Super Mario 64 DS

What's the first thing you do when you boot up Super Mario 64? Triple-jump straight to the first tree and fire off a stylin' dismount? Waterbomb the pond with a huge diving attack? Whatever it is, it'll be the first thing you do when you get your hands on Mario 64 DS - the conversion is that close. The world is almost exactly as you remember, and Nintendo have been incredibly inventive in converting the original controls to fit DS's digital set-up.

Nevertheless, controlling Mario on the D-pad is a cramped and frustrating business. Weirdly, someone decided to have the default movement mode as walk, so if you want Mario to run - and when don't you want Mario to run? - you'll need to hold down Y all the time. The touch-screen method is much better. Drag the stylus over the screen and he'll run where you point, with the d-pad acting as button controls for jumping and attacking. You can centre the camera using the L shoulder button in both cases.

It's a noble effort, but it still doesn't disguise the fact that this is a world where you're used to perfect controls and DS can't deliver them - not on this game, at least. Consequently, the game's been re-jigged to cope with its clumsier inhabitants. For once it's Mario who's got himself kidnapped, along with Luigi and Wario, so it's down to Yoshi - complete with hover jump - to save the day by finding all those familiar stars. Until he rescues his friends he can impersonate them (and their special skills - like Luigi's spin jump from Superstar Saga) by finding their caps, but take a hit and he reverts to dino form. There are new levels, and 30 new stars to find, but we've a feeling that this won't be as classic an experience as the original.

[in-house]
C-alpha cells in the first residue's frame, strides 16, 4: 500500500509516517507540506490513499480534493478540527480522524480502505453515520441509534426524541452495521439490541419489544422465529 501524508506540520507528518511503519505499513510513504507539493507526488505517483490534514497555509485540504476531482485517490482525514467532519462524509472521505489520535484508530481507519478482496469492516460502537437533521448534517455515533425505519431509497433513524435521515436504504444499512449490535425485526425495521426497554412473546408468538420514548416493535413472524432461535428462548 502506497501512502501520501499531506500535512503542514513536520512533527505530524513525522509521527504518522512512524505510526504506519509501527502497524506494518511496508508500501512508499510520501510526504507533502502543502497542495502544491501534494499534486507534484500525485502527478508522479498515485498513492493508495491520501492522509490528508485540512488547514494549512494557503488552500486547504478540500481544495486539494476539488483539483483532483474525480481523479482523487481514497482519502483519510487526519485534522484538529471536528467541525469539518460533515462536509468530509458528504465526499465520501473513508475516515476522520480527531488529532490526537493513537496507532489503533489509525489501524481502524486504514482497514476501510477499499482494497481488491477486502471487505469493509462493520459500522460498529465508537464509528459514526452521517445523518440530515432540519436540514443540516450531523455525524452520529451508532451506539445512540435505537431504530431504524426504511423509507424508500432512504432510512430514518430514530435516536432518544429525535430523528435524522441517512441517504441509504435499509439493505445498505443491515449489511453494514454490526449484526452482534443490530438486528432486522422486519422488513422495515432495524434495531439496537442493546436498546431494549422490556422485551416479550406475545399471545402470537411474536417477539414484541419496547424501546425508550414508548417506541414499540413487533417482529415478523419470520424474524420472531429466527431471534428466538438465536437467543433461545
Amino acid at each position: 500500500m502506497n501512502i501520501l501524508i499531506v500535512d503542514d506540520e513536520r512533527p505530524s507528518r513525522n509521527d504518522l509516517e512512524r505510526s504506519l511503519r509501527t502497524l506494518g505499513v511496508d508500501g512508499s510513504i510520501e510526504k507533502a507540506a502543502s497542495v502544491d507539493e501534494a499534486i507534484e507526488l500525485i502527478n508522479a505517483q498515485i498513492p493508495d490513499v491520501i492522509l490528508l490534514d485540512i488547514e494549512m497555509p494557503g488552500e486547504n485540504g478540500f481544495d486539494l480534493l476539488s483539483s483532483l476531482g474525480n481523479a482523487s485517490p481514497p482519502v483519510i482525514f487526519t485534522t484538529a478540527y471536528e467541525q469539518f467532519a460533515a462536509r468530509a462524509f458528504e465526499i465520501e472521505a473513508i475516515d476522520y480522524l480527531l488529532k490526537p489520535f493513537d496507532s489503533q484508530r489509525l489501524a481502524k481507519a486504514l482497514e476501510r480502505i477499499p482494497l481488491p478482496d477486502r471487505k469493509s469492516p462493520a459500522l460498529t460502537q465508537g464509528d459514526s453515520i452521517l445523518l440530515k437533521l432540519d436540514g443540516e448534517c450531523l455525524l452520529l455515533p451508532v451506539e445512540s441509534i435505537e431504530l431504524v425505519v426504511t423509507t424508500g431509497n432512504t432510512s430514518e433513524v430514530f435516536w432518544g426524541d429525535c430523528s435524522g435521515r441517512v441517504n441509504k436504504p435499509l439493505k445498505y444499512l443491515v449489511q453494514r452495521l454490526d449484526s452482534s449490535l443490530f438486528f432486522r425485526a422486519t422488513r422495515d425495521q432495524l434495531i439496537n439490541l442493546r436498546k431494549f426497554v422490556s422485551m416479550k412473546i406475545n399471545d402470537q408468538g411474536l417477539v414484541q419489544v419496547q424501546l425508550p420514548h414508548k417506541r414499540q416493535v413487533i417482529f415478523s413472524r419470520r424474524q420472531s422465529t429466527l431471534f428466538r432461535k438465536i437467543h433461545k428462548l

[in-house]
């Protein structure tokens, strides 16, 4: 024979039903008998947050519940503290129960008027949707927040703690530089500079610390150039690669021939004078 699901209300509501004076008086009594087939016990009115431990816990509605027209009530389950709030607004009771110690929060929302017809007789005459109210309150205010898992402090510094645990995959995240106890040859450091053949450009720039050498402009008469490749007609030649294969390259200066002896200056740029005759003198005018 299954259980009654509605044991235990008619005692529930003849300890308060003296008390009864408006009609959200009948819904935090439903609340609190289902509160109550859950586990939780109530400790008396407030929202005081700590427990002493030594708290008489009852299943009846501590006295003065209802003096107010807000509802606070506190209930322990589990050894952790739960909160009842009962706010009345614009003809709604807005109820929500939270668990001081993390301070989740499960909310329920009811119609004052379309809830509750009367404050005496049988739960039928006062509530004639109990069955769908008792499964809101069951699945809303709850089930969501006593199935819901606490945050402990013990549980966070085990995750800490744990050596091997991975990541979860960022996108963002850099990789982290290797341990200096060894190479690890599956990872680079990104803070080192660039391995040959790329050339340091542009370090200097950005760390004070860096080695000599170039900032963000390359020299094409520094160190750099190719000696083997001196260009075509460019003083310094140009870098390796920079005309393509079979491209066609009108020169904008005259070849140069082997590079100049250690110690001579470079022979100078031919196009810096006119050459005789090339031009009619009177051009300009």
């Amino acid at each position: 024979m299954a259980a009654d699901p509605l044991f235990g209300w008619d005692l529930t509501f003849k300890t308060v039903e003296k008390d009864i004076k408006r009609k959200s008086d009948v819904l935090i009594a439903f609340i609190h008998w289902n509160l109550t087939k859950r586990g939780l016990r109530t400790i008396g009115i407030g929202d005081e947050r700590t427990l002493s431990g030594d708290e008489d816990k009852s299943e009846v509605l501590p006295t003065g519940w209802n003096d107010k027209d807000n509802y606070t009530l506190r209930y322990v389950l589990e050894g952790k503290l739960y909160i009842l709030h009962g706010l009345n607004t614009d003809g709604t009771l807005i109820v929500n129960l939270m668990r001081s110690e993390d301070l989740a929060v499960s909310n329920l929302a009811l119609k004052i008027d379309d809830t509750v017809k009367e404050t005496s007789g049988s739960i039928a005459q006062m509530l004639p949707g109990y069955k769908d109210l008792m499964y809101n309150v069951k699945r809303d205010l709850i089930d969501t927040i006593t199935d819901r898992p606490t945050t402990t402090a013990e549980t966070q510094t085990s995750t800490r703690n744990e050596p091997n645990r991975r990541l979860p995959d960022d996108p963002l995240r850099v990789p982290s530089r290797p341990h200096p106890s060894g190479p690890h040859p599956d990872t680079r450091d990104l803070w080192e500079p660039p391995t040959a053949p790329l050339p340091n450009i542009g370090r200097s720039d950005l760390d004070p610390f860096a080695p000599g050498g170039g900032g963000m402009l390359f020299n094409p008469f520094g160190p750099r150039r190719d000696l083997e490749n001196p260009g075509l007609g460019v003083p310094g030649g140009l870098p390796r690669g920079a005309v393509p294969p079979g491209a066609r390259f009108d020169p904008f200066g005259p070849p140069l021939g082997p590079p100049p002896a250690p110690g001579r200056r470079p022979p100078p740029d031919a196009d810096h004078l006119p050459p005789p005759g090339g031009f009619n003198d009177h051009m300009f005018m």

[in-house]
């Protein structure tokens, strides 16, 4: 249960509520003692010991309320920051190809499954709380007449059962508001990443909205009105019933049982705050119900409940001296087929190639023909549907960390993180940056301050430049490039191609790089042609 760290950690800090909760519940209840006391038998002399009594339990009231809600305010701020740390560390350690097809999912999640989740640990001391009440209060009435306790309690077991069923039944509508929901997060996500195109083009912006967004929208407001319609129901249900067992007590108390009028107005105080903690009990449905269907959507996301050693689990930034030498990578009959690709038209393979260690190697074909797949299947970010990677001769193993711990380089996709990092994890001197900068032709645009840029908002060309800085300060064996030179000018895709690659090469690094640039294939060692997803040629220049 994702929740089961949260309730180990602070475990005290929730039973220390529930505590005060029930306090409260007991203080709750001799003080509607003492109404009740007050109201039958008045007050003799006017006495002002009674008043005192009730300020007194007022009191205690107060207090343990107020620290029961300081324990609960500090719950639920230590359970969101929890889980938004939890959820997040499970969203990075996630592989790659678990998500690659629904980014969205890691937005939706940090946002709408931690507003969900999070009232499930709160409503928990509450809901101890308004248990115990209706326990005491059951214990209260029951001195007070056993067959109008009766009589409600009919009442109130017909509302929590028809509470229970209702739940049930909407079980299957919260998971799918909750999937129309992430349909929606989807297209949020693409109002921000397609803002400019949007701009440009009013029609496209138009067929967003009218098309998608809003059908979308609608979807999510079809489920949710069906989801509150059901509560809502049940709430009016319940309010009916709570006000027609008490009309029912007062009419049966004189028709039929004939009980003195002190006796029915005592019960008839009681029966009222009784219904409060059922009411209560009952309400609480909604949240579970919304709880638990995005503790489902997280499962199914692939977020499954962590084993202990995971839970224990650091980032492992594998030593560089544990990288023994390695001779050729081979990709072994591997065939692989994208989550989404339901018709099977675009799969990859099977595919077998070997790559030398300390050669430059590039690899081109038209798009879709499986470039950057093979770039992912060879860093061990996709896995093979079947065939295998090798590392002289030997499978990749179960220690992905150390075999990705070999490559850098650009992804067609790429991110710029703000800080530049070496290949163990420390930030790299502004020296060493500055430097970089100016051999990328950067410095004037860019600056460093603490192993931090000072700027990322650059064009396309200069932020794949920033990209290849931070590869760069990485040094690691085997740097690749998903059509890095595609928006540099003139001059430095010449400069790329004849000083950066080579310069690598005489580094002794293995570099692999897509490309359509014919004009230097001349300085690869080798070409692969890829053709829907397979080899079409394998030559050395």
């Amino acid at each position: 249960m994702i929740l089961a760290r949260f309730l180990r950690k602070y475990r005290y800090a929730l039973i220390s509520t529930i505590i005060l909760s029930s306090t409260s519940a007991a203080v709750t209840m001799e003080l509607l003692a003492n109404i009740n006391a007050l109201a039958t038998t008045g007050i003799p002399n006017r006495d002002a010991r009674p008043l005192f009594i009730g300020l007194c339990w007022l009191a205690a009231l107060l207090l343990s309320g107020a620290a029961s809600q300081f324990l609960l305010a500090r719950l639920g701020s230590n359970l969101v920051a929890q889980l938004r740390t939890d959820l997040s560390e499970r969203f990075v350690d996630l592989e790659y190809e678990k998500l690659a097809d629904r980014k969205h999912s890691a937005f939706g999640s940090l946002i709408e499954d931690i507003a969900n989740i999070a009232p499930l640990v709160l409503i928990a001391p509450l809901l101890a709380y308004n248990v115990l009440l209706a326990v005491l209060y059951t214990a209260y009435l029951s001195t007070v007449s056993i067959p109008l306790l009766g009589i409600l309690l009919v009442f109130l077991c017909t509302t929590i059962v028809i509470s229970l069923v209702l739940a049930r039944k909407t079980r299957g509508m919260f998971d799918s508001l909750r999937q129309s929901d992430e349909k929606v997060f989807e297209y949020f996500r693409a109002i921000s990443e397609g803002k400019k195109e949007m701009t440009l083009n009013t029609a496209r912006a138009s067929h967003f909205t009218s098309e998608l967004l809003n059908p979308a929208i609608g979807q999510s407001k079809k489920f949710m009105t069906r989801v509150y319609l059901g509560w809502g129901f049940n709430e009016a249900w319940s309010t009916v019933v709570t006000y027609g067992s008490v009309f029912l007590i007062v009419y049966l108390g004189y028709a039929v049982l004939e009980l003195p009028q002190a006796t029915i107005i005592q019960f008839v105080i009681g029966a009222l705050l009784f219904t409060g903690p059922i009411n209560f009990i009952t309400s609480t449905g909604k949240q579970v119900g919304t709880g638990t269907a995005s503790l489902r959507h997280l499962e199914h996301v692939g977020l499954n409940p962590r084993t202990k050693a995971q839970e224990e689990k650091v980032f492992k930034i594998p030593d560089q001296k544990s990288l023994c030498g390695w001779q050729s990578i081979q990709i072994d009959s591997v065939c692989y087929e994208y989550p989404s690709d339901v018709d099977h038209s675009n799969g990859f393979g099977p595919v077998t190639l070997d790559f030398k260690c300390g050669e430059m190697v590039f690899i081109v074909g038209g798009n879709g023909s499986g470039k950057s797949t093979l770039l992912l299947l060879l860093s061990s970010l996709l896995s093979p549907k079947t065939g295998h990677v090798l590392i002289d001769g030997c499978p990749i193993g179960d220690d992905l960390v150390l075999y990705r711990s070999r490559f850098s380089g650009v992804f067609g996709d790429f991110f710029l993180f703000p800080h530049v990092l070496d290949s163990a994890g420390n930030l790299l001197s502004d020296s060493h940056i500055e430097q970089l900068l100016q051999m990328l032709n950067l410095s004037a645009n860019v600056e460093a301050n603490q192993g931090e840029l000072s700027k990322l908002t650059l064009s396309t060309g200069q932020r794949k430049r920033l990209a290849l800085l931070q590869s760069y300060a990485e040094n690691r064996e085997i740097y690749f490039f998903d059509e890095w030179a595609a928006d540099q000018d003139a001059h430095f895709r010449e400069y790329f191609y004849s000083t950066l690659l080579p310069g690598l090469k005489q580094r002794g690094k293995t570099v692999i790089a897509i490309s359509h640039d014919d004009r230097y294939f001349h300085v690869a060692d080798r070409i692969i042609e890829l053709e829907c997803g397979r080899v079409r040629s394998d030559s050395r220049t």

Disappointed? Don't be. The main game is only a third of what's on offer. The wireless multiplayer mode is already shaping up to be damn good fun, but the real peach is the suite of 30 touchscreen minigames. Inspired by Wario Ware, these are a different breed - more elaborate and sophisticated - but just as brain-drainingly, tongue-curlingly addictive. From what we've played, the game would be worth buying for these alone.

Super Mario 64 DS is out now in the US and will be released in the UK in the spring